The Differences Between Fixed And Variable Creditand The Impact On Your Debt

2015-06-26   minute read

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What is fixed credit?

Fixed credit, means you borrow money to buy something and you pay back the amount you have borrowed, usually over equal monthly payments.  An example would be the purchase of a car.  Let’s say you want to buy a car and you shop around until you find one. Now you need to borrow the money to make the purchase. Let’s presume you need $24,000 in total including the fixed interest rate.  The deal is you will pay it back over four years, so your monthly payment will be $500 per month for the next 48 months.

The main advantage of a fixed credit is that you know exactly how much money you have to pay and for how long. This helps you budget and since the rate stays the same for the whole term of the loan, there are no surprises if interest rates go up or change.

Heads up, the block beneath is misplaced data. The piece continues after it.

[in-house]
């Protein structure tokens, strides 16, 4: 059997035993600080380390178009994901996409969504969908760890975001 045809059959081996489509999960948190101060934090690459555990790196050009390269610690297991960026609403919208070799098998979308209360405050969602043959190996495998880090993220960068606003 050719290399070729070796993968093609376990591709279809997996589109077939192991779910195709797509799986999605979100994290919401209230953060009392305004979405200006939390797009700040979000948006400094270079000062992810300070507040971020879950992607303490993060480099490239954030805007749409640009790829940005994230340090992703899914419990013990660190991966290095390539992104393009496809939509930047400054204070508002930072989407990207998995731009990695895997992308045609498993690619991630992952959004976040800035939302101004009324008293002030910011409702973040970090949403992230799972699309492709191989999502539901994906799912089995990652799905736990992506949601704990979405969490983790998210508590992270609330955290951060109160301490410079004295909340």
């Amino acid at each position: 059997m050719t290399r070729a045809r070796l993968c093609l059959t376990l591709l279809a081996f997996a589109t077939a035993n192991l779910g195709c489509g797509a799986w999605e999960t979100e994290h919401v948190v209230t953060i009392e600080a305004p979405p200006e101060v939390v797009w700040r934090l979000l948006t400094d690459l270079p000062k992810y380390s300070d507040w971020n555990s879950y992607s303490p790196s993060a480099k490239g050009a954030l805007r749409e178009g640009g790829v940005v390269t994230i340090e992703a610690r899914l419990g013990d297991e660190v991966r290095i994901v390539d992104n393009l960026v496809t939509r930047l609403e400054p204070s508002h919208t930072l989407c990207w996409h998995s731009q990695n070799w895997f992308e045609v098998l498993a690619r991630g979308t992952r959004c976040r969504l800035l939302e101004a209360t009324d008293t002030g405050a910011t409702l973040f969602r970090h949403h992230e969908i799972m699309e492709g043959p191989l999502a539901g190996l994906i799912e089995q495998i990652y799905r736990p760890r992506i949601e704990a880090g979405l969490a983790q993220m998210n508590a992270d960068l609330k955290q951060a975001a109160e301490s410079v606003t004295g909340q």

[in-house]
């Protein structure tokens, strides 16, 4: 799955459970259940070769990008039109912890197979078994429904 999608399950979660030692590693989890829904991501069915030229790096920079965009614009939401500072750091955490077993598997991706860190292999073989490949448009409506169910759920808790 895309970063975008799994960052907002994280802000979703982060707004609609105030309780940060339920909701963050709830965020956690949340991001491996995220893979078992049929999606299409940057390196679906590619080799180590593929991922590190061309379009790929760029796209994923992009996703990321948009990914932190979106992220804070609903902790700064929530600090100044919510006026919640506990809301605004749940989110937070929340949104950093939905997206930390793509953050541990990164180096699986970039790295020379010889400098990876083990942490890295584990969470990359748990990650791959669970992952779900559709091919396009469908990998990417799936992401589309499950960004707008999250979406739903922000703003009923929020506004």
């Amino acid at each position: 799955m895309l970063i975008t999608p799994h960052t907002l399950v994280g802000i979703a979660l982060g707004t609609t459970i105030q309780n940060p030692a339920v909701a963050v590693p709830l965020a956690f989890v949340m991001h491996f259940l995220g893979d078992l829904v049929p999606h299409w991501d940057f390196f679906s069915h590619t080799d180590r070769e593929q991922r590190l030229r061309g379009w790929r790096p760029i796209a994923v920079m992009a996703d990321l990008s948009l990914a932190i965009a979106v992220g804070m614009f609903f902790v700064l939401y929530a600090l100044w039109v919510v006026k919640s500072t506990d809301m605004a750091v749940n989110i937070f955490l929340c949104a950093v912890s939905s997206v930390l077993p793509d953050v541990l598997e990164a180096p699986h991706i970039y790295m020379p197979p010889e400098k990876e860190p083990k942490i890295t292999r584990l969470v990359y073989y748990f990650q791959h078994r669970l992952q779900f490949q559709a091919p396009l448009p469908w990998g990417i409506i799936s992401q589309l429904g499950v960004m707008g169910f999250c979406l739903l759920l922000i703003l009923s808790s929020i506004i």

What is a variable interest rate?

A variable interest rate means that the interest rate can fluctuate or change depending on what is happening with the economy, stock market, Canadian dollar, etc.  Since these external factors fluctuate, so does your rate. These type of rates are often seen with house mortgages.  With a variable-rate mortgage, your monthly payments can go up or down from month to month.  Although you may benefit when interest rates are low, you may have an issue making higher payments in the event interest rates rise.

Why choose one over the other?

This is really a personal choice and should be looked at very carefully depending on your financial situation and ability to pay.  If your budget is tight to begin with, a fixed credit will allow you to plan in a more efficient way, because you know exactly what your monthly payment is. This can give you peace of mind and a feeling of control over your finances.

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